Originally scheduled to premiere on April 27, the pic wisely moved off that weekend when Iron Man, Black Panther, and other Avengers claimed it. However, the current release date poses its own problems as fellow genre title A Quiet Place will be in its sophomore frame and likely still making noise.

That said, Blumhouse has a knack for turning low-budget fright fests into hits. They’ve just come off a banner 2017 that included Split, Get Out, and Happy Death Day. I don’t, however, feel Truth or Dare will manage that trio’s grosses. I’ll estimate a debut in the mid teens range.

Truth or Dare opening weekend prediction: $16.7 million

For my Rampage prediction, click here:

https://toddmthatcher.com/2018/04/03/rampage-box-office-prediction/

Rampage Box Office Prediction

Pairing Dwayne “The Rock” Johnson with a bunch of CG animals in an adventure flick? If that sounds like a recipe for box office success, that’s because Jumanji: Welcome to the Jungle became Sony’s biggest hit at the end of 2017. And next weekend’s Rampage (while it won’t approach the numbers of that franchise follow-up) looks poised to bring in generous earnings.

The Warner Bros release is based loosely on the 1980s video game. It marks Johnson’s third collaboration with director Brad Peyton following Journey: The Mysterious Island and San Andreas. Both of those titles managed to top the century mark ($103 million and $155 million respectively) and this should do the same. Costars include Naomie Harris, Malin Ackerman, Joe Manganiello, Jake Lacy, and Jeffrey Dean Morgan. Perhaps more importantly, other costars are giant gorillas, wolf’s, and alligators.

The question is whether Rampage falls more in line with $27 million debut of Journey 2 or the $54 million accomplished by Andreas. The former seems a bit low to me while the latter is high. I’ll project a mid to possibly high 30s opening is more the ticket.

Rampage opening weekend prediction: $36.6 million

For my Truth or Dare prediction, click here:

https://toddmthatcher.com/2018/04/03/truth-or-dare-box-office-prediction/

Box Office Predictions: April 6-8

A quartet of newcomers roll into the marketplace this weekend looking to make some noise at the box office. We have the critically acclaimed horror pic A Quiet Place, critically acclaimed raunchy comedy Blockers, true-life sports drama The Miracle Season, and true-life political drama Chappaquiddick. You can peruse my detailed prediction posts on each of them here:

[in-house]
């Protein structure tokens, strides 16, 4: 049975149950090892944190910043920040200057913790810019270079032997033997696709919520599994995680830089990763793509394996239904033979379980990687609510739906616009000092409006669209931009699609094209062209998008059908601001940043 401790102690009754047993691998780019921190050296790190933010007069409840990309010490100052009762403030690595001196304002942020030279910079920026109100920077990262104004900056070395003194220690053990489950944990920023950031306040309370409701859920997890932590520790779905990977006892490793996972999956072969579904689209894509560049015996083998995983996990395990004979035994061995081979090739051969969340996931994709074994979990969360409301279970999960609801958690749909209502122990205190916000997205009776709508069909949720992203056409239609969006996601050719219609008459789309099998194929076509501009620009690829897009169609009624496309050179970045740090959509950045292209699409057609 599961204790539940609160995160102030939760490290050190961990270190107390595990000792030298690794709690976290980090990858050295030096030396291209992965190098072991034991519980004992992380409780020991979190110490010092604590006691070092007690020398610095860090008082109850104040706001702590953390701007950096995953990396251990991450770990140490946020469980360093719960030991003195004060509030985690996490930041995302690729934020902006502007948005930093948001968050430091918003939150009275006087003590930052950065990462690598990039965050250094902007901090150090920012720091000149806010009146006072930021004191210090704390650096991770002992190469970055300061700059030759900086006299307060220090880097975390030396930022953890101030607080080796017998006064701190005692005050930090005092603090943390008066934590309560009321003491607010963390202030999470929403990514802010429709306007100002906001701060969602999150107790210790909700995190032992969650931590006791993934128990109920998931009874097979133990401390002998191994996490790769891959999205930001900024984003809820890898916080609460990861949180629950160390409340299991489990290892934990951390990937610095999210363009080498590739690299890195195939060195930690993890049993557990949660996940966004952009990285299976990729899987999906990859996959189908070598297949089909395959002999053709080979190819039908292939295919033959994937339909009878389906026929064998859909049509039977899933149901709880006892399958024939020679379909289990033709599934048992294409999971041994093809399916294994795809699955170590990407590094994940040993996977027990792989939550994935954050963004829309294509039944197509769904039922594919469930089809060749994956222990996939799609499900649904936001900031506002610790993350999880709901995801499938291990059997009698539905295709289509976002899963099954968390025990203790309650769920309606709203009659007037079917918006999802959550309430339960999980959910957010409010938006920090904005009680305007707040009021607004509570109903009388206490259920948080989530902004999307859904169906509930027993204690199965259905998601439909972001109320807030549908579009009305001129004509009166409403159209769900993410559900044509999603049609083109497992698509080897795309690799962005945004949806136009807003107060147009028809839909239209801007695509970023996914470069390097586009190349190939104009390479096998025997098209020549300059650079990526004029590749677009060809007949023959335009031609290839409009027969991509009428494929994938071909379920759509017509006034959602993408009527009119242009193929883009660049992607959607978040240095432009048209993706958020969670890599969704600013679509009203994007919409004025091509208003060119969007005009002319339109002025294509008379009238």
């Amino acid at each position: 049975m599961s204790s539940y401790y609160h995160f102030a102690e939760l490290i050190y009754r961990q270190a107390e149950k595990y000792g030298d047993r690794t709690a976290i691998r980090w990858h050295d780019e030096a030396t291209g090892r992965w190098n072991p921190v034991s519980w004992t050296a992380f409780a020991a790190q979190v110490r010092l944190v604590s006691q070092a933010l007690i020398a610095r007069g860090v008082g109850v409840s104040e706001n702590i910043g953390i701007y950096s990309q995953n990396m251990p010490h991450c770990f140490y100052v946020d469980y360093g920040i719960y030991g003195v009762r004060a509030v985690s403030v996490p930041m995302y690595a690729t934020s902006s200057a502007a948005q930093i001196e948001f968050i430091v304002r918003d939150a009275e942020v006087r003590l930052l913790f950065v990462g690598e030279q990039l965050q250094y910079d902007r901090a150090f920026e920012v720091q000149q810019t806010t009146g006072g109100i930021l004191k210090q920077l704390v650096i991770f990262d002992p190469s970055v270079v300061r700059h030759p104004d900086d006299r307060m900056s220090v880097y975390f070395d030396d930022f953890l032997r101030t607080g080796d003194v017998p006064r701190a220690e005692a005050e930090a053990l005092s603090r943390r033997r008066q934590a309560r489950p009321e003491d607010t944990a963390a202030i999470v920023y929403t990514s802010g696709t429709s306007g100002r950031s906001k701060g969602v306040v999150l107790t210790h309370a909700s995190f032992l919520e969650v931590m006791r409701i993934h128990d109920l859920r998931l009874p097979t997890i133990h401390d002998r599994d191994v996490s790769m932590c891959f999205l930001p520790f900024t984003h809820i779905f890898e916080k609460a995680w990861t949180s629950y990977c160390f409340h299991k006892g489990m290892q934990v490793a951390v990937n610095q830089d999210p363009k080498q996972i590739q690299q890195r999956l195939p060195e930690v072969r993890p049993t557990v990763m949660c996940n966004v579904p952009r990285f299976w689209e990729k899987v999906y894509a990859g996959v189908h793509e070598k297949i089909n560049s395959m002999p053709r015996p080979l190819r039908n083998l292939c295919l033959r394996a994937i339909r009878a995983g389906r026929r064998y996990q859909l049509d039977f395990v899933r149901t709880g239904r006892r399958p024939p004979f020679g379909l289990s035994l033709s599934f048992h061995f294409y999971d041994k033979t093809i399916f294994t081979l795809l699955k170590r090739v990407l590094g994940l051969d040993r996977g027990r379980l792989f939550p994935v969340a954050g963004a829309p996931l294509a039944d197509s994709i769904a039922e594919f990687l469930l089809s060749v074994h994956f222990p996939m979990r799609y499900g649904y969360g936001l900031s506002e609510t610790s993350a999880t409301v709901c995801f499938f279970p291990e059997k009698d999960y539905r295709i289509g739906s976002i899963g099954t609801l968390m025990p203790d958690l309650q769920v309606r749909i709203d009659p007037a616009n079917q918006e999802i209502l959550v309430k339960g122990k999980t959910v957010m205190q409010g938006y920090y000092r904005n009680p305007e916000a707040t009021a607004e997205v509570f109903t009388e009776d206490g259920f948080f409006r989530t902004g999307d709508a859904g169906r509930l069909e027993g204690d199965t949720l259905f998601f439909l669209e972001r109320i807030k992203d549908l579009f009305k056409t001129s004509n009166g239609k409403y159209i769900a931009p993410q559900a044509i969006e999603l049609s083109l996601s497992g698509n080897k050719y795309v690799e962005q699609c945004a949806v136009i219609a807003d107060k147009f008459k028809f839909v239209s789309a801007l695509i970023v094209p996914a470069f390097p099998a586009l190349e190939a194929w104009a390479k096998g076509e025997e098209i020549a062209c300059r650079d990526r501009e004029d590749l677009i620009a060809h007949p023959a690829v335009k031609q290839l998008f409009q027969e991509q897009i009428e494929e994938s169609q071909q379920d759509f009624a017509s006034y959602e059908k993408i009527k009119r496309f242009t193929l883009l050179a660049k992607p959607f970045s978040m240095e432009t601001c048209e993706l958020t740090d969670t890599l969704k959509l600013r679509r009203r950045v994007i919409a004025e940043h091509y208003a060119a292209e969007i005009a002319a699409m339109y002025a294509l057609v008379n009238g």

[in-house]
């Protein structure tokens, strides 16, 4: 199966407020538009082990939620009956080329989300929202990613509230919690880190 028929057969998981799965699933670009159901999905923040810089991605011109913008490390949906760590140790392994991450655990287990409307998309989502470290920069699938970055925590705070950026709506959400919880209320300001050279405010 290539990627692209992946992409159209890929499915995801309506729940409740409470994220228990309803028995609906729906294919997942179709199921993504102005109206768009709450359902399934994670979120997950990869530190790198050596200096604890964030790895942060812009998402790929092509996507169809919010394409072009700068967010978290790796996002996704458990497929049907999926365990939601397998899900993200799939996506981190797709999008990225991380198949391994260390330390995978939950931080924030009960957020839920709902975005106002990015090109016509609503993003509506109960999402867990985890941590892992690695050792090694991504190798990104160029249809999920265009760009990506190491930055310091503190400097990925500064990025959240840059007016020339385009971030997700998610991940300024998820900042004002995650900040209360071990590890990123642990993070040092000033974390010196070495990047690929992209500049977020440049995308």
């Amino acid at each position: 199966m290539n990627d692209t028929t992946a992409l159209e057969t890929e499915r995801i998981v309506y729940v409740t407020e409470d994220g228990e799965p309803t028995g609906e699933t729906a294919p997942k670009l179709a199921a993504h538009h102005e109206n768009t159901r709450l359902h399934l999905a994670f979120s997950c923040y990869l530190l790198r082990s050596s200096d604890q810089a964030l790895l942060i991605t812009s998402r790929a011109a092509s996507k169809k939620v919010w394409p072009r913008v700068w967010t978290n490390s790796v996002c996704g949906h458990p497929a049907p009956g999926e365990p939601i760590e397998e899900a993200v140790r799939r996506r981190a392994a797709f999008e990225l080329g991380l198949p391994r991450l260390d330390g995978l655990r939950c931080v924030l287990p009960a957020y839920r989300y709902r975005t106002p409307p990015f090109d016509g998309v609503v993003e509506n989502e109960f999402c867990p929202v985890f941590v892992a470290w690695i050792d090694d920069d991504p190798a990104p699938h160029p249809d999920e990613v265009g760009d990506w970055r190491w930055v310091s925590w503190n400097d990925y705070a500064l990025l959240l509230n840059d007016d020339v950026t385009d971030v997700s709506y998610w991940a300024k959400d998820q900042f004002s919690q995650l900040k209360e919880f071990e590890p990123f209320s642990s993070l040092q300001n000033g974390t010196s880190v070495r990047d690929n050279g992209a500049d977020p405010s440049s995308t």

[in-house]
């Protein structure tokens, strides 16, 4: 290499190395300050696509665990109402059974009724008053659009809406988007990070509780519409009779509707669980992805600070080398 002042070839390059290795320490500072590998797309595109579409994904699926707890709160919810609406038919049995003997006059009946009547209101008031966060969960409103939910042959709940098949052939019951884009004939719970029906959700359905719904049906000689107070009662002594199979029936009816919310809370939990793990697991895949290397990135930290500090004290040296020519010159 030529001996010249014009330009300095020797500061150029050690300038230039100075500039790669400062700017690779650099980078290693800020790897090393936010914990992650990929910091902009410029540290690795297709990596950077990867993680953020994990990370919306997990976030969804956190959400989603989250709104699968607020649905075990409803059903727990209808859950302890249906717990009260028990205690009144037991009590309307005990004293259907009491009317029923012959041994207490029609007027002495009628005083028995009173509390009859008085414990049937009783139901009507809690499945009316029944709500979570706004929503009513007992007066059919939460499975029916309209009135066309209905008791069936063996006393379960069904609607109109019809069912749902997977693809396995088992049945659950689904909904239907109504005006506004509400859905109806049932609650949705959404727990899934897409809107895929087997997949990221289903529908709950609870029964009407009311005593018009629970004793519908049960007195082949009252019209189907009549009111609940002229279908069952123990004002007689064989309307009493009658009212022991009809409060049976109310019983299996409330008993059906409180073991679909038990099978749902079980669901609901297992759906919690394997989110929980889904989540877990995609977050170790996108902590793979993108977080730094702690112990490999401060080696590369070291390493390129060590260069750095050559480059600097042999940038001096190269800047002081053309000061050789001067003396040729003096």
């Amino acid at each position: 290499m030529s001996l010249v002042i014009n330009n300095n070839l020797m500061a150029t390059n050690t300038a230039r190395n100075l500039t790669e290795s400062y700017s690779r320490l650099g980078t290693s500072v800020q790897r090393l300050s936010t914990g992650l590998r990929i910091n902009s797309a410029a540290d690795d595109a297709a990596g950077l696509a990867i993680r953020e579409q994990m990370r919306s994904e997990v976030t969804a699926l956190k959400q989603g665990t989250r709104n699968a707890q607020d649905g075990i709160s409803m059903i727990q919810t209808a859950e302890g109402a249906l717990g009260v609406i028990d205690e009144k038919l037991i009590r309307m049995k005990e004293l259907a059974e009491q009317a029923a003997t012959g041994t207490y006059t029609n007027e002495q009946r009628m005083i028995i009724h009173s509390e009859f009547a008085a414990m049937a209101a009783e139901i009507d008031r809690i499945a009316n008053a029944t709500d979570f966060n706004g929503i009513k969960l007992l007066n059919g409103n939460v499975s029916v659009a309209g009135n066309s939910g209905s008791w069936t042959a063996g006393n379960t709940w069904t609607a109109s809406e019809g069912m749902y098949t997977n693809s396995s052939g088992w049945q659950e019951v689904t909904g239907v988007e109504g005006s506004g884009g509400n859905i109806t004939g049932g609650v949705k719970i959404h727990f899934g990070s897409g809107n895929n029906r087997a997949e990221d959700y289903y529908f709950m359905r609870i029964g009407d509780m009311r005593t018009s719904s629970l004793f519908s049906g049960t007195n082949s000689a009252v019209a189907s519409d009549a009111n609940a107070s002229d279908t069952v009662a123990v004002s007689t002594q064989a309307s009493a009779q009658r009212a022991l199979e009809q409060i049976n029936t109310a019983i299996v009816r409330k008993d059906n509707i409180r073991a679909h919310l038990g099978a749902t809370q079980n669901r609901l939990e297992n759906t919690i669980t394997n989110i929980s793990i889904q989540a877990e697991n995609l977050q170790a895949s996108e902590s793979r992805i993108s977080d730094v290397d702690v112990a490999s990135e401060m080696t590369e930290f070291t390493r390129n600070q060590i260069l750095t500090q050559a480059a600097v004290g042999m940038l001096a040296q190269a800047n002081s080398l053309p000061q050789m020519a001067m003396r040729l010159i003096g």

https://toddmthatcher.com/2018/03/27/a-quiet-place-box-office-prediction/

https://toddmthatcher.com/2018/03/28/blockers-box-office-prediction/

https://toddmthatcher.com/2018/03/30/the-miracle-season-box-office-prediction/

https://toddmthatcher.com/2018/03/30/chappaquiddick-box-office-prediction/

A Quiet Place seems primed for a healthy debut and my plus $30 million estimate places it firmly in first place. Blockers certainly has breakout potential with its positive word-of-mouth and it could manage to climb higher than my low to mid teens projection. That would put it in third place behind the second weekend of Ready Player One, which I’m thinking will lose close to half its audience in its sophomore frame.

As for The Miracle Season and Chappaquiddick, my respective estimates of $3.8 million and $2.3 million put both of them outside the top 5.

Acrimony (which was 2nd over the Easter holiday) is likely to suffer a hefty decline in weekend #2 and that could leave it battling Black Panther for the five-spot. I’ll give Marvel’s superhero the edge. In fact, it’s not outside the realm of possibility that I Could Only Imagine could place fifth, pushing Acrimony to sixth.

And with that, my top 5 projections for the weekend ahead:

1. A Quiet Place

Predicted Gross: $31.2 million

2. Ready Player One

Predicted Gross: $21.8 million

3. Blockers

Predicted Gross: $15.2 million

4. Black Panther

Predicted Gross: $7.2 million

5. Acrimony

Predicted Gross: $6.5 million

Box Office Results (March 30-April 1) 

Ready Player One easily ruled the charts over Easter weekend. It met expectations and delivered Steven Spielberg his largest opener in a decade since 2008’s Indiana Jones and the Kingdom of the Crystal Skull (and fifth largest ever not adjusted for inflation). The sci-fi adventure grossed $41.7 million over the traditional Friday to Sunday portion of the weekend, topping my $36.7 million estimate and $53.7 million since its Wednesday evening roll out (just ahead of my $50.8 million projection).

The Tyler Perry directed psychological thriller Acrimony exceeded my expectations, opening in second with a solid $17.1 million compared to my $13.2 million projection. As mentioned, a large second weekend dip is probable.